We use cookies to ensure that we give you the best experience on our website. By continuing to browse this repository, you give consent for essential cookies to be used. You can read more about our Privacy and Cookie Policy.

Durham Research Online
You are in:

Finding vertex-surjective graph homomorphisms.

Golovach, P.A. and Lidicky, B. and Martin, B. and Paulusma, Daniel (2012) 'Finding vertex-surjective graph homomorphisms.', Acta informatica., 49 (6). pp. 381-394.


The Surjective Homomorphism problem is to test whether a given graph G called the guest graph allows a vertex-surjective homomorphism to some other given graph H called the host graph. The bijective and injective homomorphism problems can be formulated in terms of spanning subgraphs and subgraphs, and as such their computational complexity has been extensively studied. What about the surjective variant? Because this problem is NP-complete in general, we restrict the guest and the host graph to belong to graph classes G and H , respectively. We determine to what extent a certain choice of G and H influences its computational complexity. We observe that the problem is polynomial-time solvable if H is the class of paths, whereas it is NP-complete if G is the class of paths. Moreover, we show that the problem is even NP-complete on many other elementary graph classes, namely linear forests, unions of complete graphs, cographs, proper interval graphs, split graphs and trees of pathwidth at most 2. In contrast, we prove that the problem is fixed-parameter tractable in k if G is the class of trees and H is the class of trees with at most k leaves, or if G and H are equal to the class of graphs with vertex cover number at most k.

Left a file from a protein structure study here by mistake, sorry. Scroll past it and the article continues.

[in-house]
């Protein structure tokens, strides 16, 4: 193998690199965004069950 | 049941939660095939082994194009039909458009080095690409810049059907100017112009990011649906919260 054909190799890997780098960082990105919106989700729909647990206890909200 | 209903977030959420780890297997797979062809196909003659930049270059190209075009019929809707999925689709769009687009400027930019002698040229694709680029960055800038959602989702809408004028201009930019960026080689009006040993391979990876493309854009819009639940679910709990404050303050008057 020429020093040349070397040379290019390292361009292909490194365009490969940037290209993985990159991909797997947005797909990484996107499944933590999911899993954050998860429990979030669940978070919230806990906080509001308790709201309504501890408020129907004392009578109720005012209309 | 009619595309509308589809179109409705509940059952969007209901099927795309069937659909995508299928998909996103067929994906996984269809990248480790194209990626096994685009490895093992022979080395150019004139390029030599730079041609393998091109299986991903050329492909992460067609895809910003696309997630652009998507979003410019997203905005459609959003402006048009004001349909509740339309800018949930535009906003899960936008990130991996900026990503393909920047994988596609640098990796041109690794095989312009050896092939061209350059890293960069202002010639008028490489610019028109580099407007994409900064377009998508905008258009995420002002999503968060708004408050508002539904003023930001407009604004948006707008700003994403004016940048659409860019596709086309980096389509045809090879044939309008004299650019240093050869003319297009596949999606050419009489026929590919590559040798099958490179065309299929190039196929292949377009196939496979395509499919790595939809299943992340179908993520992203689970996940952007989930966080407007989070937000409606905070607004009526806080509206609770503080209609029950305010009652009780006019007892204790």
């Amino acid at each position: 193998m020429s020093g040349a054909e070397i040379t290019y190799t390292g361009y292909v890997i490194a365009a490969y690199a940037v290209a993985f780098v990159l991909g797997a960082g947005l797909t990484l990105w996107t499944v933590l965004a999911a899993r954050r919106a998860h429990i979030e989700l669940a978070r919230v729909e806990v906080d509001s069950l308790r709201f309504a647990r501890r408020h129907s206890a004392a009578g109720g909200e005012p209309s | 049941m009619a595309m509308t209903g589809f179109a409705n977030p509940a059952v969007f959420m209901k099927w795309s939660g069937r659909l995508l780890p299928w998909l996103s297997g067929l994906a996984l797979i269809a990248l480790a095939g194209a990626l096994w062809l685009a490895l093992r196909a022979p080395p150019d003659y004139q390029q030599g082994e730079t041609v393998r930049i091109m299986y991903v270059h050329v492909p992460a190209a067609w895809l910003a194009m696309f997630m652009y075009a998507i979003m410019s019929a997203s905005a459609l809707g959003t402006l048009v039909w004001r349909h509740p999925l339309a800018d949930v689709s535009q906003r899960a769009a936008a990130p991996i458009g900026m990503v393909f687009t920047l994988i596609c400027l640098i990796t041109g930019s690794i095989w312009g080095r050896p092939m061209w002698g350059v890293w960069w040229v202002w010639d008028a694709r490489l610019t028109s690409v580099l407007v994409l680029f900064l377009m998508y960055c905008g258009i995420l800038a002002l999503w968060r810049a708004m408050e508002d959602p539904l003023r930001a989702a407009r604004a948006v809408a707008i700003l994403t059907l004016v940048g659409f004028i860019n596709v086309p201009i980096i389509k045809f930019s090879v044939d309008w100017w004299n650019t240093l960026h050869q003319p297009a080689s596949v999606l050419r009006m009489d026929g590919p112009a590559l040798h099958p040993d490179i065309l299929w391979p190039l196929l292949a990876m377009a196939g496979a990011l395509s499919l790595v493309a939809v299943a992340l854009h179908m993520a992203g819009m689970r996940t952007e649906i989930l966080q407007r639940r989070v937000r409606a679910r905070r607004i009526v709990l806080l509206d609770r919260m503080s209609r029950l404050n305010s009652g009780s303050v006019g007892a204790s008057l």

Item Type:Article
Full text:(AM) Accepted Manuscript
Download PDF
Publisher Web site:
Publisher statement:The original publication is available at
Date accepted:No date available
Date deposited:17 April 2013
Date of first online publication:September 2012
Date first made open access:No date available

Save or Share this output

Look up in GoogleScholar